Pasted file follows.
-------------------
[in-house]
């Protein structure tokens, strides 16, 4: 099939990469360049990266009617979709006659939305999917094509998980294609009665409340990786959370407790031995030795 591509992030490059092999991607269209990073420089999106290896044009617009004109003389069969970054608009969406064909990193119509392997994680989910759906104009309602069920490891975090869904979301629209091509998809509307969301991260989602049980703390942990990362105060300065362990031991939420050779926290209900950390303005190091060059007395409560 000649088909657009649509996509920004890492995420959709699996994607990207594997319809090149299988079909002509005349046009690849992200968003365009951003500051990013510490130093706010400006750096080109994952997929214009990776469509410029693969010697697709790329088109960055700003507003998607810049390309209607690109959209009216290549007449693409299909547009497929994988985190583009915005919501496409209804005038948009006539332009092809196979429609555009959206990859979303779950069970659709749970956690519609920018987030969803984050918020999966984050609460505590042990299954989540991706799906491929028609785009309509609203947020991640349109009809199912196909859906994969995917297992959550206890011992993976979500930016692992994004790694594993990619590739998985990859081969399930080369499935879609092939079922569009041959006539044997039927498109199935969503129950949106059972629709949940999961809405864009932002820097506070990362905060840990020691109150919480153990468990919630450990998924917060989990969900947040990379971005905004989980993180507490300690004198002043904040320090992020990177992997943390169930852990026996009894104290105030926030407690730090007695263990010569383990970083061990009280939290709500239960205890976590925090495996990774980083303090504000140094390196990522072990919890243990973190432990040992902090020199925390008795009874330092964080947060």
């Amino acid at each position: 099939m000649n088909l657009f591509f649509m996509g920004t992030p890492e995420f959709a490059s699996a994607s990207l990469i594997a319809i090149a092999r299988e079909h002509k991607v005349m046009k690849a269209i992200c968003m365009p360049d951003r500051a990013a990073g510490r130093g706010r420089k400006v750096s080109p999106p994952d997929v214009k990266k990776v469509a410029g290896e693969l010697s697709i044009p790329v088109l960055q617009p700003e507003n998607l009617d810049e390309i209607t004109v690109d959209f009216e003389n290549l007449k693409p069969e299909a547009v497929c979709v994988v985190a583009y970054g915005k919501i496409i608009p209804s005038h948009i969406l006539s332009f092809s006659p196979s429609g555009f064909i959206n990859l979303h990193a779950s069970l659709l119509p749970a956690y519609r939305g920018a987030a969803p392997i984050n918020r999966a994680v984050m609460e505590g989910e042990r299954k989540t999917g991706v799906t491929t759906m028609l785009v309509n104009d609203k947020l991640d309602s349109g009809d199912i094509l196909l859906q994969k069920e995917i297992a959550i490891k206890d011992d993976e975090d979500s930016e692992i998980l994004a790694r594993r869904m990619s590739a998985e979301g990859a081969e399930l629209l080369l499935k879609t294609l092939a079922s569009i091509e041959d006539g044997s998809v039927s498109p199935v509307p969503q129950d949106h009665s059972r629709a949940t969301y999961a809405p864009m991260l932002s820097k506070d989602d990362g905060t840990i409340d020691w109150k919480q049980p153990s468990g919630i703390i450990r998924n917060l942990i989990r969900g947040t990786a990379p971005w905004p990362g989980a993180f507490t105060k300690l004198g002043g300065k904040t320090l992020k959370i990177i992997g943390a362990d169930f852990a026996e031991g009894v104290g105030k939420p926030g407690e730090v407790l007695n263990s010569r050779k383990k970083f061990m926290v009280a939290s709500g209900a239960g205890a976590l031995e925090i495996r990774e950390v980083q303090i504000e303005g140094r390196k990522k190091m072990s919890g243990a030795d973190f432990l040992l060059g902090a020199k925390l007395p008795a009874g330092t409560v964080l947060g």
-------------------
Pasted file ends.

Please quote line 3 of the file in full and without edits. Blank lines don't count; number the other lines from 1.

């Amino acid at each position: 099939m000649n088909l657009f591509f649509m996509g920004t992030p890492e995420f959709a490059s699996a994607s990207l990469i594997a319809i090149a092999r299988e079909h002509k991607v005349m046009k690849a269209i992200c968003m365009p360049d951003r500051a990013a990073g510490r130093g706010r420089k400006v750096s080109p999106p994952d997929v214009k990266k990776v469509a410029g290896e693969l010697s697709i044009p790329v088109l960055q617009p700003e507003n998607l009617d810049e390309i209607t004109v690109d959209f009216e003389n290549l007449k693409p069969e299909a547009v497929c979709v994988v985190a583009y970054g915005k919501i496409i608009p209804s005038h948009i969406l006539s332009f092809s006659p196979s429609g555009f064909i959206n990859l979303h990193a779950s069970l659709l119509p749970a956690y519609r939305g920018a987030a969803p392997i984050n918020r999966a994680v984050m609460e505590g989910e042990r299954k989540t999917g991706v799906t491929t759906m028609l785009v309509n104009d609203k947020l991640d309602s349109g009809d199912i094509l196909l859906q994969k069920e995917i297992a959550i490891k206890d011992d993976e975090d979500s930016e692992i998980l994004a790694r594993r869904m990619s590739a998985e979301g990859a081969e399930l629209l080369l499935k879609t294609l092939a079922s569009i091509e041959d006539g044997s998809v039927s498109p199935v509307p969503q129950d949106h009665s059972r629709a949940t969301y999961a809405p864009m991260l932002s820097k506070d989602d990362g905060t840990i409340d020691w109150k919480q049980p153990s468990g919630i703390i450990r998924n917060l942990i989990r969900g947040t990786a990379p971005w905004p990362g989980a993180f507490t105060k300690l004198g002043g300065k904040t320090l992020k959370i990177i992997g943390a362990d169930f852990a026996e031991g009894v104290g105030k939420p926030g407690e730090v407790l007695n263990s010569r050779k383990k970083f061990m926290v009280a939290s709500g209900a239960g205890a976590l031995e925090i495996r990774e950390v980083q303090i504000e303005g140094r390196k990522k190091m072990s919890g243990a030795d973190f432990l040992l060059g902090a020199k925390l007395p008795a009874g330092t409560v964080l947060g």